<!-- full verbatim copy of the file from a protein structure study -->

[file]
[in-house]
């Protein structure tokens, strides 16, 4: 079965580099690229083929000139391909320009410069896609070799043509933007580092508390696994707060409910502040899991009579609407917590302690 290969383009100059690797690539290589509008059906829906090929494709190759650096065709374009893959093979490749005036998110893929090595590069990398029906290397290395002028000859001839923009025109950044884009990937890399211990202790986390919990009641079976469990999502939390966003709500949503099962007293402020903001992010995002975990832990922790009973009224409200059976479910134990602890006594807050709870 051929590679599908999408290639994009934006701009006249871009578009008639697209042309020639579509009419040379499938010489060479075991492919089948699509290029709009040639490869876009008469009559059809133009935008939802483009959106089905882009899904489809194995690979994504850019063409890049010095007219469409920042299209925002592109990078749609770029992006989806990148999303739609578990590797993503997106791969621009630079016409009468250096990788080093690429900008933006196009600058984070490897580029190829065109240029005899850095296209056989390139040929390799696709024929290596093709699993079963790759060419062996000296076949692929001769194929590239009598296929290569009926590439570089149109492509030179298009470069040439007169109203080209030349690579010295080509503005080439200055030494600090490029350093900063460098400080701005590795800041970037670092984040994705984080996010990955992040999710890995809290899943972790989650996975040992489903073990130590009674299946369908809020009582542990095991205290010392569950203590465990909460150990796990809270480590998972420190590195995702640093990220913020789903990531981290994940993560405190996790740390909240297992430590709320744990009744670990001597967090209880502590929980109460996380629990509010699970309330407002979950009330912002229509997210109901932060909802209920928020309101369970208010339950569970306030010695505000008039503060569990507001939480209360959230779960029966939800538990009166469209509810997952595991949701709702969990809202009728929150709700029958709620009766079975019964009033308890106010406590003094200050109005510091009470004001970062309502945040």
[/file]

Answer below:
[in-house]
């Protein structure tokens, strides 16, 4: 079965580099690229083929000139391909320009410069896609070799043509933007580092508390696994707060409910502040899991009579609407917590302690 290969383009100059690797690539290589509008059906829906090929494709190759650096065709374009893959093979490749005036998110893929090595590069990398029906290397290395002028000859001839923009025109950044884009990937890399211990202790986390919990009641079976469990999502939390966003709500949503099962007293402020903001992010995002975990832990922790009973009224409200059976479910134990602890006594807050709870 051929590679599908999408290639994009934006701009006249871009578009008639697209042309020639579509009419040379499938010489060479075991492919089948699509290029709009040639490869876009008469009559059809133009935008939802483009959106089905882009899904489809194995690979994504850019063409890049010095007219469409920042299209925002592109990078749609770029992006989806990148999303739609578990590797993503997106791969621009630079016409009468250096990788080093690429900008933006196009600058984070490897580029190829065109240029005899850095296209056989390139040929390799696709024929290596093709699993079963790759060419062996000296076949692929001769194929590239009598296929290569009926590439570089149109492509030179298009470069040439007169109203080209030349690579010295080509503005080439200055030494600090490029350093900063460098400080701005590795800041970037670092984040994705984080996010990955992040999710890995809290899943972790989650996975040992489903073990130590009674299946369908809020009582542990095991205290010392569950203590465990909460150990796990809270480590998972420190590195995702640093990220913020789903990531981290994940993560405190996790740390909240297992430590709320744990009744670990001597967090209880502590929980109460996380629990509010699970309330407002979950009330912002229509997210109901932060909802209920928020309101369970208010339950569970306030010695505000008039503060569990507001939480209360959230779960029966939800538990009166469209509810997952595991949701709702969990809202009728929150709700029958709620009766079975019964009033308890106010406590003094200050109005510091009470004001970062309502945040």